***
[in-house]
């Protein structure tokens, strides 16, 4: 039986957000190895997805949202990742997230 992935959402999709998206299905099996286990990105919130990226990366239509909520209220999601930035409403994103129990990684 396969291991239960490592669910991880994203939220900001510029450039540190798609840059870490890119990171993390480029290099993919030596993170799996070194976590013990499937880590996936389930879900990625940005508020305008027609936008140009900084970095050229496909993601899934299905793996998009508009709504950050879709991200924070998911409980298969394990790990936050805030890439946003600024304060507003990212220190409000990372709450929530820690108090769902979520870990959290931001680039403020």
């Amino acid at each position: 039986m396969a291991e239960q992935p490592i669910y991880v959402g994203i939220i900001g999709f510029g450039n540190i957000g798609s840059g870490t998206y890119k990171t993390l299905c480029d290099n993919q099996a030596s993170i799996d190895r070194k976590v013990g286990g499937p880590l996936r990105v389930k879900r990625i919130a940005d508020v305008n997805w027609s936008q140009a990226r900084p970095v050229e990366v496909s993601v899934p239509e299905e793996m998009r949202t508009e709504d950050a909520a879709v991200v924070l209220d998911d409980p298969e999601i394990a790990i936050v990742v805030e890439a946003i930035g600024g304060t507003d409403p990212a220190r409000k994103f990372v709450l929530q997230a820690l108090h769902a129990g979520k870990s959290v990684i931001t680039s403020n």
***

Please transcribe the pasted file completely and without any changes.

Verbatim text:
[in-house]
């Protein structure tokens, strides 16, 4: 039986957000190895997805949202990742997230 992935959402999709998206299905099996286990990105919130990226990366239509909520209220999601930035409403994103129990990684 396969291991239960490592669910991880994203939220900001510029450039540190798609840059870490890119990171993390480029290099993919030596993170799996070194976590013990499937880590996936389930879900990625940005508020305008027609936008140009900084970095050229496909993601899934299905793996998009508009709504950050879709991200924070998911409980298969394990790990936050805030890439946003600024304060507003990212220190409000990372709450929530820690108090769902979520870990959290931001680039403020």
């Amino acid at each position: 039986m396969a291991e239960q992935p490592i669910y991880v959402g994203i939220i900001g999709f510029g450039n540190i957000g798609s840059g870490t998206y890119k990171t993390l299905c480029d290099n993919q099996a030596s993170i799996d190895r070194k976590v013990g286990g499937p880590l996936r990105v389930k879900r990625i919130a940005d508020v305008n997805w027609s936008q140009a990226r900084p970095v050229e990366v496909s993601v899934p239509e299905e793996m998009r949202t508009e709504d950050a909520a879709v991200v924070l209220d998911d409980p298969e999601i394990a790990i936050v990742v805030e890439a946003i930035g600024g304060t507003d409403p990212a220190r409000k994103f990372v709450l929530q997230a820690l108090h769902a129990g979520k870990s959290v990684i931001t680039s403020n």